Author: Anne Fine
In 1987, Anne Fine penned the novel, ‘Alias Madame Doubtfire.’ It portrays the struggles of a family with divorced parents in a relatable yet fun manner. Daniel Hillard’s out-of-the-box methods to spend more time with his children are a testament to a father’s love. In 1993, the book was adapted for the big screen at the behest of 20th Century Fox. Robin Williams’ brilliant performance as Daniel Hillary and alias, Mrs. Doubtfire, is indeed applaudable. He steals the show with his acting and makeup. Greg Cannom and Veil Neil much deservedly received the Academy Award for Best Makeup for bringing Mrs. Doubtfire to life. Sally Field did a wonderful job playing Miranda Hillard.
Fun fact: ‘Mrs Doubtfire’ has an almost identical Bellwood version called ‘Chachi 420.’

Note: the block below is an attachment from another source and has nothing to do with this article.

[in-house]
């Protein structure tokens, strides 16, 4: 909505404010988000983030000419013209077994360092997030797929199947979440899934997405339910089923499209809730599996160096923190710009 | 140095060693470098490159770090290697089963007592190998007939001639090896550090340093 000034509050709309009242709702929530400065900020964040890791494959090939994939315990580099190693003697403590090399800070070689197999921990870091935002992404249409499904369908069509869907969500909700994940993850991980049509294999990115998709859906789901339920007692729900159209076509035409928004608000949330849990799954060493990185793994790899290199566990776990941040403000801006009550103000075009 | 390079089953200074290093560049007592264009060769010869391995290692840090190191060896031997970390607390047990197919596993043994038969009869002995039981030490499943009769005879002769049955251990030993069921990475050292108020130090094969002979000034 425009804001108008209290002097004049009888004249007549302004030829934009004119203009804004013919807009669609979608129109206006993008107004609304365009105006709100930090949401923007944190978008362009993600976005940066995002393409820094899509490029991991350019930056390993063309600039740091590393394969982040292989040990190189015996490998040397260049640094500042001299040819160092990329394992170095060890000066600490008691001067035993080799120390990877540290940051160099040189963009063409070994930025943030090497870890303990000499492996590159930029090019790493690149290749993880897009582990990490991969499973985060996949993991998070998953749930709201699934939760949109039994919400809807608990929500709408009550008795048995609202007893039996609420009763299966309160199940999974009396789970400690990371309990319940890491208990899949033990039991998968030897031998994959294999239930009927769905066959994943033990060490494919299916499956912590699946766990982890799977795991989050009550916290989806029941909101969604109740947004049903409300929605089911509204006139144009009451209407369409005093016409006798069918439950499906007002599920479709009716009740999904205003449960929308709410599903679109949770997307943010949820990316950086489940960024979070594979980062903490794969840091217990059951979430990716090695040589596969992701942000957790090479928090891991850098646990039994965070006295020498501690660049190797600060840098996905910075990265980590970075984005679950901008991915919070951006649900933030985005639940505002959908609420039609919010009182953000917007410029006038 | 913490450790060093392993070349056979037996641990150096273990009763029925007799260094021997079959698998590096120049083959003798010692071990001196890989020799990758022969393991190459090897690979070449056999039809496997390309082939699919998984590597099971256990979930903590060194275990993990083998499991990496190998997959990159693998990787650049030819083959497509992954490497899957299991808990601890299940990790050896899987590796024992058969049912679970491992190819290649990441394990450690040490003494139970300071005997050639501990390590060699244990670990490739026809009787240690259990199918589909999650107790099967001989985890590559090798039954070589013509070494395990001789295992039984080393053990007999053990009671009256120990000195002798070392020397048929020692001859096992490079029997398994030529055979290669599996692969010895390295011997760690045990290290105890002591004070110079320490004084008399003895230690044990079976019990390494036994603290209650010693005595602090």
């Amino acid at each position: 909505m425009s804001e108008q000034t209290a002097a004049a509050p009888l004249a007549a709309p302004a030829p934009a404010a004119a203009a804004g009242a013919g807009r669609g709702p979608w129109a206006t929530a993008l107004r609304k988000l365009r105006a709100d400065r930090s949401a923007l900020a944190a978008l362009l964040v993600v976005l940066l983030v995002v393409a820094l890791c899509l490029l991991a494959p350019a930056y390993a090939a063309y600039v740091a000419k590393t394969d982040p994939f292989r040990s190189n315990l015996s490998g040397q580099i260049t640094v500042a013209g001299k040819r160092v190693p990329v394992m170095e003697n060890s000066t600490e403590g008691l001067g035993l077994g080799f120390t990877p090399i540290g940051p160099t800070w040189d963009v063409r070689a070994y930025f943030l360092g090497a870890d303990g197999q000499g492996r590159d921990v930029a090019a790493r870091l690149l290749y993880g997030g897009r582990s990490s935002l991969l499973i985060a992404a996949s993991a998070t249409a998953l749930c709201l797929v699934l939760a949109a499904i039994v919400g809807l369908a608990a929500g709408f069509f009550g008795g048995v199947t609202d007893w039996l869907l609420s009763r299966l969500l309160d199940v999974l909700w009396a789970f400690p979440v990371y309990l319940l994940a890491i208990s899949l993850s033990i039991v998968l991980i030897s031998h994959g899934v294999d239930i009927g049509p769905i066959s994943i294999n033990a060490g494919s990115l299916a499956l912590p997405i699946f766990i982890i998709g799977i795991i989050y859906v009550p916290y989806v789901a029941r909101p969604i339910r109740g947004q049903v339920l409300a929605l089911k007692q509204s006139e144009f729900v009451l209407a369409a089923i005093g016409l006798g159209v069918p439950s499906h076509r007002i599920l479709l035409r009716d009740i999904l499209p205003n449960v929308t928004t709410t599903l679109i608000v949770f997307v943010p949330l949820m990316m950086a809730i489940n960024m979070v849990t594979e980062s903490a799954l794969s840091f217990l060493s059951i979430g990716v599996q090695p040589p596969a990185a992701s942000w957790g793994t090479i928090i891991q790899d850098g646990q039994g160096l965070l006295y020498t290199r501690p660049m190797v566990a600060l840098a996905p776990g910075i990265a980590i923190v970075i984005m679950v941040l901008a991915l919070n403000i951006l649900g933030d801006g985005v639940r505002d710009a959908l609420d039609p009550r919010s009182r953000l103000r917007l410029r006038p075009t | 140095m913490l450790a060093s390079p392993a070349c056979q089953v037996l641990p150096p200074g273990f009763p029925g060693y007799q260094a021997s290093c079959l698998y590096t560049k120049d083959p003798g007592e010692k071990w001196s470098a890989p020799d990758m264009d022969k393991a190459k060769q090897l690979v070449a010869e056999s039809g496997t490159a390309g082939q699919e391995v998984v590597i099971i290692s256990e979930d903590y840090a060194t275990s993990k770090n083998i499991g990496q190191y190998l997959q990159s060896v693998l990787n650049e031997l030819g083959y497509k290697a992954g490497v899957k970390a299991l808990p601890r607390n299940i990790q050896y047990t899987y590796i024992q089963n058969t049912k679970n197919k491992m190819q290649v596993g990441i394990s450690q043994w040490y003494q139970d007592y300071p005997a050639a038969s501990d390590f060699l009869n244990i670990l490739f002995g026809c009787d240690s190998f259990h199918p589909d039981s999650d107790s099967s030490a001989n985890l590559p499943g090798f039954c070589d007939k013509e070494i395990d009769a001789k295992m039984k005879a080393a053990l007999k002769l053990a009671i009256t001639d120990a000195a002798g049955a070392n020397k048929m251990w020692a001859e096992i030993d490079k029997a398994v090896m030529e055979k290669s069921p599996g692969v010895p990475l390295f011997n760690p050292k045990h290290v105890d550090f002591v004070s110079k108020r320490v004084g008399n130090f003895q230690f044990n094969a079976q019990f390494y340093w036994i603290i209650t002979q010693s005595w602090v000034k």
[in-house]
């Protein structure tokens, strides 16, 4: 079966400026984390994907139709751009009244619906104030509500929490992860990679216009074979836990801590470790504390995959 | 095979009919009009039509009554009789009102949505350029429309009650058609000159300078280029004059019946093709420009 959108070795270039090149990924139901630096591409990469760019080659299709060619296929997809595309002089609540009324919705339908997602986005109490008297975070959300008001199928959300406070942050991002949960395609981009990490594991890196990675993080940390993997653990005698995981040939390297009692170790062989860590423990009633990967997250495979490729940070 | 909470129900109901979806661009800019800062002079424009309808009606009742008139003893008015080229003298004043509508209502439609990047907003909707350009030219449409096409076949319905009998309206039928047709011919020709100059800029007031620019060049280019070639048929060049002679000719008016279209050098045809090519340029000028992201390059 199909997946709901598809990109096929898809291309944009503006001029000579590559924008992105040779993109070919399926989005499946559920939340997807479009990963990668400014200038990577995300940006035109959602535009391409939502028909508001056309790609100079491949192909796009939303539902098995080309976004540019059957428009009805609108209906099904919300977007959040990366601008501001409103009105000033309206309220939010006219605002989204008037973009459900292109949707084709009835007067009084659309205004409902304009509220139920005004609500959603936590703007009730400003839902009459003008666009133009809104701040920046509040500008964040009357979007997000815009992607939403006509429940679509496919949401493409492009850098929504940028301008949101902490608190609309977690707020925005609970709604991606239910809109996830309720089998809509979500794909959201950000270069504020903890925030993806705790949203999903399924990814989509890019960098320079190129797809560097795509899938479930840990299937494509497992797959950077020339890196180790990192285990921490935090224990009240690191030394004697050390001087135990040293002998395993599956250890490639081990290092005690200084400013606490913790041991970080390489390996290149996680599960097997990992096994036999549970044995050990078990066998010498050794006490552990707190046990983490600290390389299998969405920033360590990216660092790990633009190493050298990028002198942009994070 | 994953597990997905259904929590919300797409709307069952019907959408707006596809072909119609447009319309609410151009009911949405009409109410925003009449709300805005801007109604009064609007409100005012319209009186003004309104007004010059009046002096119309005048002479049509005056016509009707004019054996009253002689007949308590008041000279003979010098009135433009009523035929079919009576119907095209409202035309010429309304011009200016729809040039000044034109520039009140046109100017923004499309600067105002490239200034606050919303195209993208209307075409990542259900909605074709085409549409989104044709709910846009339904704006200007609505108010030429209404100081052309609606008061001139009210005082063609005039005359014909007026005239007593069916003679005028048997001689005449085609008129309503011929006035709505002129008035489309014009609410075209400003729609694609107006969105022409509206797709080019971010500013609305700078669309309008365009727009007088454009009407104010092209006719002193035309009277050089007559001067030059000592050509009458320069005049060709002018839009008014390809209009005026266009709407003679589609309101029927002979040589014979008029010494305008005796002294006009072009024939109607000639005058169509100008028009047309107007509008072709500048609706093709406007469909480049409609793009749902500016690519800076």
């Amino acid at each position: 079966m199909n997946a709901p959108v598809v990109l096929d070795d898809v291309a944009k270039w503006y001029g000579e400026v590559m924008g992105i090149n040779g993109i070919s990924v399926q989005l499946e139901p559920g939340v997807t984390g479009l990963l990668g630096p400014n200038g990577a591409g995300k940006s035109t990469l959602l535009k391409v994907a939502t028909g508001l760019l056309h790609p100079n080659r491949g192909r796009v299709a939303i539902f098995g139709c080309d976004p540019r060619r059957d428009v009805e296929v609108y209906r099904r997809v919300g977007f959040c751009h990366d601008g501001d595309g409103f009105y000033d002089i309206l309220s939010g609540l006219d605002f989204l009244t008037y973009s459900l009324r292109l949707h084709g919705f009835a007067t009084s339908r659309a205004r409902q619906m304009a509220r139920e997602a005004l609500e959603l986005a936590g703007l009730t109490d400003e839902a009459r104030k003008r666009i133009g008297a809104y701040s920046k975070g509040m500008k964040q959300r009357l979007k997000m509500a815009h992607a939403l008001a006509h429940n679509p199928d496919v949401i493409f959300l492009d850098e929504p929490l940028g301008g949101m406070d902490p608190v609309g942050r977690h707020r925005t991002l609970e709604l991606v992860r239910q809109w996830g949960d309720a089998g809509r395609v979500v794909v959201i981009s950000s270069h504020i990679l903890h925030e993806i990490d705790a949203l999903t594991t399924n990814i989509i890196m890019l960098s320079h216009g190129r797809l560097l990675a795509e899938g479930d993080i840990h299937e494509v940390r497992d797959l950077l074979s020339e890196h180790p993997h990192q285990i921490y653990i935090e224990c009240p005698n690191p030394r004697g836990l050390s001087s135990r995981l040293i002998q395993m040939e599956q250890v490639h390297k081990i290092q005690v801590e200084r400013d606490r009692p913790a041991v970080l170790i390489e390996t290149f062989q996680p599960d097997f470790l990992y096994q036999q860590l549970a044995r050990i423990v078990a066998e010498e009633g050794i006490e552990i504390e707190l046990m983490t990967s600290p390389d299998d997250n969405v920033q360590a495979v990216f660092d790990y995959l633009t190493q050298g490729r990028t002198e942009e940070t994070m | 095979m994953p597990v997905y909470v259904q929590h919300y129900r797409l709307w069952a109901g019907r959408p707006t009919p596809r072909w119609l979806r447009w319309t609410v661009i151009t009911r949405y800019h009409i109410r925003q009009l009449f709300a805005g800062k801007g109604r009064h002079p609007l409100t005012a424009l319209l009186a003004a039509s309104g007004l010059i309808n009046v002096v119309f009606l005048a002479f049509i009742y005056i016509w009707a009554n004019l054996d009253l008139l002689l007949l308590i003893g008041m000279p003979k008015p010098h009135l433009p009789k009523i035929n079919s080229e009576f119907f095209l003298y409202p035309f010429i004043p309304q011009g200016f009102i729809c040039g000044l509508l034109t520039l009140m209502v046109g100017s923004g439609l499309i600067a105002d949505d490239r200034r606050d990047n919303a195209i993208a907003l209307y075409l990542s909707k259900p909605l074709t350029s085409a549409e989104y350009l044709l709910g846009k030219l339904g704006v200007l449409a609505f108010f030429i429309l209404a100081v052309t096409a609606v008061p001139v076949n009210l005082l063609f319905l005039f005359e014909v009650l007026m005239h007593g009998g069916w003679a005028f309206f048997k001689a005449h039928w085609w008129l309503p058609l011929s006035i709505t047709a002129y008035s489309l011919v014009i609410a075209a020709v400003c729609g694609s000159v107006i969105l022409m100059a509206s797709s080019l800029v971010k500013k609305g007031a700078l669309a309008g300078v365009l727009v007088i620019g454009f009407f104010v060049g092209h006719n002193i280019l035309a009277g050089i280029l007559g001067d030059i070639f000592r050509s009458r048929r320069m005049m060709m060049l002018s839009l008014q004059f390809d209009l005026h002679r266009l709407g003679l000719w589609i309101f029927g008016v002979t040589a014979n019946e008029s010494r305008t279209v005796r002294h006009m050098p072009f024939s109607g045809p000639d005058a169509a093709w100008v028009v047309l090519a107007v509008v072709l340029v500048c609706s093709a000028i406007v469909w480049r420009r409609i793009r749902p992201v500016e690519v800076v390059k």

While some movies are not able to bring our imaginations of a book aptly to the big screens, some become so successful that they propel the obscure sourcebook to success. There are myriad books and films that are fan favorites in their own right. Having said this, there is no denying that it actually depends on the audience whether they like the book or the movie or both. Regardless of that, there is something titillating for us readers when we see our favorite characters coming to life on the big screen. The fiery book vs movie debate truly invigorates our bookish minds. Whether we like it or dislike it, we find it scintillating to engage in a war of words about it.
I look forward to knowing whether you prefer the movies listed here or the books by which they are inspired. Also, do let me know your favorite book to movie story.
For more posts like this, here’s the link: https://thechrysalisbrewproject.com/category/bookish-posts/.